Thursday 31st March - Saturday 7th May 2016
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Finbar Ward utilises painting as a working material for sculpture. Although his work has sculptural attributes, it is born out of the language of painting, using materials which point toward the traditions associated with the medium and, by so doing, explores the potential of painting as a relevant practice today. Ward engages in a critique of the omnipresence of images in contemporary culture through the treatment of painting as a physical reality, rather than as a representation of reality – he argues for the notion of painting as a subject in itself. It is this ongoing questioning of the status and validity of painting today that drives the artist’s work.

In Absence is a new work comprised of over 300 uniform linen supports protruding from the walls of the gallery. The replicated surfaces are made up of cobalt violet oil and thick layers of gloss enamel.

In the past, Ward has employed an instinctive relationship in the making of an object, allowing room for spontaneity and failure in the development of the work. However, with In Absence, these preceding modes of working have been replaced with a systematic and rule-abiding approach to production. This formulaic system allows the artist to react directly to the environment, creating a body of work that can be read as one site-specific installation. It responds to the qualities of the gallery – enhancing the unusual, and potentially dramatic, architectural features of the space.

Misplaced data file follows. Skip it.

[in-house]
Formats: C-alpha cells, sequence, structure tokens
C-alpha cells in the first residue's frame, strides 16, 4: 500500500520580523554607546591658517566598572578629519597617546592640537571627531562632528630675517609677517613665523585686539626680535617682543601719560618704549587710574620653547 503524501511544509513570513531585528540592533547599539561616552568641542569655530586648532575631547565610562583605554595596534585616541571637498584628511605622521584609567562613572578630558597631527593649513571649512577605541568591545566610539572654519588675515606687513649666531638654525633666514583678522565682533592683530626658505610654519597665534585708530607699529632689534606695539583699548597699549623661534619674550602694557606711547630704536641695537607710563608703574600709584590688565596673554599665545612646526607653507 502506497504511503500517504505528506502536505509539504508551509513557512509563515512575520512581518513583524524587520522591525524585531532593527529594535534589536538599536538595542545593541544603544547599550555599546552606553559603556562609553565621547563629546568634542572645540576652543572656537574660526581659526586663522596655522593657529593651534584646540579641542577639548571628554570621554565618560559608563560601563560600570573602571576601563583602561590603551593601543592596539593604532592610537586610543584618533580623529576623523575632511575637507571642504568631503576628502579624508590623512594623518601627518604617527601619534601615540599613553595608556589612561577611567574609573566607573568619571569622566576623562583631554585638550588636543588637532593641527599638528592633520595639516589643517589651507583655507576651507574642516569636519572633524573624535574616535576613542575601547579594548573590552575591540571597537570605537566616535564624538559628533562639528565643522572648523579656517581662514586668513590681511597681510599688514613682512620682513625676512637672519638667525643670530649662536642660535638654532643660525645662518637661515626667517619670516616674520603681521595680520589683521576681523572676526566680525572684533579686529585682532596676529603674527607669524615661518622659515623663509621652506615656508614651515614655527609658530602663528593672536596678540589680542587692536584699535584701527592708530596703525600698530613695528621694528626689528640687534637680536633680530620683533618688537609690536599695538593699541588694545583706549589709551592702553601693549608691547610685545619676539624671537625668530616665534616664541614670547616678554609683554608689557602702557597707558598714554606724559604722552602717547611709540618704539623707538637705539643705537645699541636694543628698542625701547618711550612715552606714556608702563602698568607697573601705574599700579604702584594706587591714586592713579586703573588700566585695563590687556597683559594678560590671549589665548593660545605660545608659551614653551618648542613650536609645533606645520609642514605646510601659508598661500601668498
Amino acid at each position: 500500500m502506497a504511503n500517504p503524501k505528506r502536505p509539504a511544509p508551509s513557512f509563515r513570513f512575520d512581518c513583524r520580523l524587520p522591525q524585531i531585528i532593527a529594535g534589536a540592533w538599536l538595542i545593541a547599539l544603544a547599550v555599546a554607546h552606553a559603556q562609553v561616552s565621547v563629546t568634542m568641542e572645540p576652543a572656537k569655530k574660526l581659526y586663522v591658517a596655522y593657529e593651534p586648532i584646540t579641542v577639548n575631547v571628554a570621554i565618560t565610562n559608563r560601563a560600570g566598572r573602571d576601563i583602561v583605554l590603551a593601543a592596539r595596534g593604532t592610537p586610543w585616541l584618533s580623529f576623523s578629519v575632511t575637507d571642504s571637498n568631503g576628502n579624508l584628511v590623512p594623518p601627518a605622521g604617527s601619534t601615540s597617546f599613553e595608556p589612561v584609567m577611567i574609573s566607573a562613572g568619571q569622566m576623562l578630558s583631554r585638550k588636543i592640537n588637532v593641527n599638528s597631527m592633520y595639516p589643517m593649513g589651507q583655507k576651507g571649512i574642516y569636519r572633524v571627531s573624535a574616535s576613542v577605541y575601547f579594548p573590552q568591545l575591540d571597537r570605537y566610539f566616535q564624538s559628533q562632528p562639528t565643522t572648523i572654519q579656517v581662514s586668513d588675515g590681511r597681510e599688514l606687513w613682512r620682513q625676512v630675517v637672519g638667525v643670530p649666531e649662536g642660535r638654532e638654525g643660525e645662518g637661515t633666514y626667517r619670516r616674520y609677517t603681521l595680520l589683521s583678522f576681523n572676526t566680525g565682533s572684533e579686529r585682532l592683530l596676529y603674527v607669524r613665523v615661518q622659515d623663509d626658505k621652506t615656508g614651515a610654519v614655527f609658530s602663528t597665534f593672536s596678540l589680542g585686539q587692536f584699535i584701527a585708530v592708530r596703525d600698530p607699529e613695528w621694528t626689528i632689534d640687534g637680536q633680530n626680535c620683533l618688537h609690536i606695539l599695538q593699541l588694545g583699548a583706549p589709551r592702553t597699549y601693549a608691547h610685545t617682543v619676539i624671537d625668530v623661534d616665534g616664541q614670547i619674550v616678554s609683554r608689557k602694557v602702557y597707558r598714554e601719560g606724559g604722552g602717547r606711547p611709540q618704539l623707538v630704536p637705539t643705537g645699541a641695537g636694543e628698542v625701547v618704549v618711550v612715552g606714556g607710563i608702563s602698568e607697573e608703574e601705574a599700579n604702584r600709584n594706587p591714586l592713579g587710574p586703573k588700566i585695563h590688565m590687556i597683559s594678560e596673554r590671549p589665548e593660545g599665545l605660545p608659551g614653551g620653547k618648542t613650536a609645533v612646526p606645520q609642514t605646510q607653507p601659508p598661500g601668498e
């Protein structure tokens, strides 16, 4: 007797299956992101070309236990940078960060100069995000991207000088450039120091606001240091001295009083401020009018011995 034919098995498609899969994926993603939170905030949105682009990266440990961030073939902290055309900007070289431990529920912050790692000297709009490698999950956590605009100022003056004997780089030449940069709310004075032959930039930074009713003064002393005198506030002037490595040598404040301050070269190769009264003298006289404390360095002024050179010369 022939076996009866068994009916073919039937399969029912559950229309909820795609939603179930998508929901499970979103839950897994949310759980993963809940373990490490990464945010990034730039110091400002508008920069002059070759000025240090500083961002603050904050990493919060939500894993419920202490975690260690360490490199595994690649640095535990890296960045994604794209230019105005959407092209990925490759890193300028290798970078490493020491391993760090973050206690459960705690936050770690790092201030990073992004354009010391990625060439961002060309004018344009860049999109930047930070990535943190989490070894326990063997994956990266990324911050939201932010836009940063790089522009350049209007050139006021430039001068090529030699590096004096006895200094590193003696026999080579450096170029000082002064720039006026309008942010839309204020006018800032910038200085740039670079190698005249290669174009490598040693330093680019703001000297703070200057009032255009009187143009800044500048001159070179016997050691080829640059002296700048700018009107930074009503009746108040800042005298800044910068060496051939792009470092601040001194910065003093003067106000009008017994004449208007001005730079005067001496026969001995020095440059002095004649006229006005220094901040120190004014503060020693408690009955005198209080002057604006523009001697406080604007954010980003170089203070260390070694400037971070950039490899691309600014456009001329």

Ward provides the viewer with two integral views of the work. The first being the repeated white linen surface – this mass of white considers the impact of near-nothingness and invisibility. The second view becomes apparent only as one moves through the work, as the ‘back’ of the works are revealed. This required participation in the understanding of the painting makes it a physical presence that occupies the entire gallery.

In Absence manifests Ward’s desire to reduce and strip back. The painting physically embraces the room and moves the viewer through it. The invariable treatment of each support accentuates the physical attributes of the work. The viewer’s sensibility is heightened and details in texture, material and light are made visible. This work is a continuation of Ward’s endeavour to keep the audience looking for longer.